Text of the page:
Innovation

Meet the “PieFee”, a coffee served in a pie crust invented by a New Zealand bakehouse

Dominic Powell /

In 2017, the world has indulged in a long line of ridiculous food trends, from the avolatte to the $5 Nutella on a spoon. Now we have hit new heights with the advent of the PieFee: A coffee served in a pie crust.

This innovative concept has come from New Zealand cafe the Tasteful Bakehouse, with creator and business owner Chamnan Ly telling SmartCompany the idea came to him in late February when baking some custard tarts.

“We use a layer of chocolate in our custard tart pie shells to protect the pastry when we pour the hot custard in there, so one day I was playing around and I decided to put coffee in there,” he said.

Ly then posted a photo to the business’ Facebook page, dubbing the concept the ‘PieFee’. But it wasn’t until weeks later when the invention really took off, after a customer came in-store and asked for a PieFee.

“It was a bit of a joke, but we gave him one. Then he brought more friends in to have one, and we thought, ‘this is working’,” Ly said.

Since then the invention has evolved into a thicker crust with more chocolate filling, and Ly has even expanded the concept to include a pie crust “saucer” for the cup to sit on. The tinfoil included in the first PieFee prototype has now gone in an effort to make the cups more “environmentally friendly”, says Ly.

Ly’s invention has received a lot of media attention both locally and abroad which he says has been a boon for the business, with customers coming from everywhere to get a bite and sip of the humble PieFee. Ly swears the purpose of the product was not for marketing, instead saying it was just a “random idea”.

Marketing expert at Marketing Angels Michelle Gamble tells SmartCompany despite the increasingly frequent and ridiculous food products blowing up around the world, the craze is only just getting started.

“Everyone is going to try and reinvent food ideas, it’s just beginning. We’re nowhere near the peak,” Gamble says.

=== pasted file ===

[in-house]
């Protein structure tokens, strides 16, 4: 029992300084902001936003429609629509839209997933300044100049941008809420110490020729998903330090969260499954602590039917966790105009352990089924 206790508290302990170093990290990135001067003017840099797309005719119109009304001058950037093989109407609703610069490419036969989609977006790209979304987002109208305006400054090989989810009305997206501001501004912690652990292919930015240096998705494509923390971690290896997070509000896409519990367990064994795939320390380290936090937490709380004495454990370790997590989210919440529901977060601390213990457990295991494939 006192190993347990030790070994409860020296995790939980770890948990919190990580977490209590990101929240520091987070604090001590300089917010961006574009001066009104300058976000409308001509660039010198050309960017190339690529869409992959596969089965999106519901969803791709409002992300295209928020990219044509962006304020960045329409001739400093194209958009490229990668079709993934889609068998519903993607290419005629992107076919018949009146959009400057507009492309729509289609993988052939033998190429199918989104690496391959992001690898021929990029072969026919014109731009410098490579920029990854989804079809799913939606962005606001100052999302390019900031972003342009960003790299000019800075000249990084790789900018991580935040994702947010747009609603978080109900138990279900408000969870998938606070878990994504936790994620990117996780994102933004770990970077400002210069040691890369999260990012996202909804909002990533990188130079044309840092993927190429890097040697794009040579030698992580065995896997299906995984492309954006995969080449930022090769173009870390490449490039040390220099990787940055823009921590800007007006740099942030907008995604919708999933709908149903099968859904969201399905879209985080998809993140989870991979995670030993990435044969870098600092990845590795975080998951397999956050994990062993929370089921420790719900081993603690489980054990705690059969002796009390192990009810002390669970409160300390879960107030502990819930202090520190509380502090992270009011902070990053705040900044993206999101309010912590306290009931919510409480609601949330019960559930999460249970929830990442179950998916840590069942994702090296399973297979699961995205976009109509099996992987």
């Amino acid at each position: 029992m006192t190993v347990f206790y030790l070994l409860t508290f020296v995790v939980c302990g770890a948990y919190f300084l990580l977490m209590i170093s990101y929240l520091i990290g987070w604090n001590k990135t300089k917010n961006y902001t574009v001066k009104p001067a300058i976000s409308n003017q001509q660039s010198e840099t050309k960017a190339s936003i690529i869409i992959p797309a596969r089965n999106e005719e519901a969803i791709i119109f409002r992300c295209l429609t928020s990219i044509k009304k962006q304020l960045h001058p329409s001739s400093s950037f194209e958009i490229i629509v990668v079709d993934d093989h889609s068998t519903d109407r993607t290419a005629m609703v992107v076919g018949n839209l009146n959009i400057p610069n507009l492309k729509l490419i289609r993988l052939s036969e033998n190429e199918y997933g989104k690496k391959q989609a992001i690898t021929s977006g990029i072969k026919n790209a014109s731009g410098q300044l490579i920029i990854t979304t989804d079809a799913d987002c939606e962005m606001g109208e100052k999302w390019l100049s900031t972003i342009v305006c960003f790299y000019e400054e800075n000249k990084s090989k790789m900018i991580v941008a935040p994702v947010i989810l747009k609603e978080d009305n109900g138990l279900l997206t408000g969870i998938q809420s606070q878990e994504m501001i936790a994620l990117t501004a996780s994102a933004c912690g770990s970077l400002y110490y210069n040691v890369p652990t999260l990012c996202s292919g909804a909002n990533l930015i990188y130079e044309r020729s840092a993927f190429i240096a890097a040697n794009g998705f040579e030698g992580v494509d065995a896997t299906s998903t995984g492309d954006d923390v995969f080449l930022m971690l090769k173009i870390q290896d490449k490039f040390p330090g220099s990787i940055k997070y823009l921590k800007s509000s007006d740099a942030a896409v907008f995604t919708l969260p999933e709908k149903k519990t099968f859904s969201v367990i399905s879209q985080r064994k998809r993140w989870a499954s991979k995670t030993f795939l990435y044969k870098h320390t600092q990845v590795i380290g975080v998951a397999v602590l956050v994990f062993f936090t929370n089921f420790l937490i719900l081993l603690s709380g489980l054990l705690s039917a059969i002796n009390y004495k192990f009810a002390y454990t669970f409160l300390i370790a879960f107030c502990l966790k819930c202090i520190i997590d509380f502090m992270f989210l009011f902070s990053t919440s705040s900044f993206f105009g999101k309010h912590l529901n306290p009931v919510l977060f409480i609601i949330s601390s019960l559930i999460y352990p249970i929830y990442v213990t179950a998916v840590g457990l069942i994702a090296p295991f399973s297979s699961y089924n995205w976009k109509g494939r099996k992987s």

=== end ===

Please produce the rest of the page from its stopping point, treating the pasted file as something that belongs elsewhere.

She believes businesses thinking of using wacky food ideas as marketing tools should know they’re mostly for the novelty factor and “don’t have a great deal of longevity”, but they can get a good deal of attention for a brand.

“It can create buzz on social media because customers know it’s ridiculous, but it will still get people in store and on location and talking about it,” she says.

“Customers want to be entertained in all of our retail experiences, and businesses have got to make it exciting for them when they can. It’s easier than ever to do things in your home now, so it’s about getting people to act and creating more of an experience.”

For Ly and his PieFee, there’s no plan to stop delivering on that experience, with plans to continue to offer and improve the culinary hybrid, which retails for $NZ4.90 ($4.60).

“We’re still selling them and trying to promote them, and I’m playing around with some other concepts like cinnamon flavoured cups,” he says.

“We’re going to keep them at a reasonable price so everyone can enjoy them, it’s going to be an ongoing business for us.”

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Dominic Powell

Dominic Powell is a journalist at SmartCompany and a tech and music geek. When he’s not writing, you can find him reading or browsing record shops.

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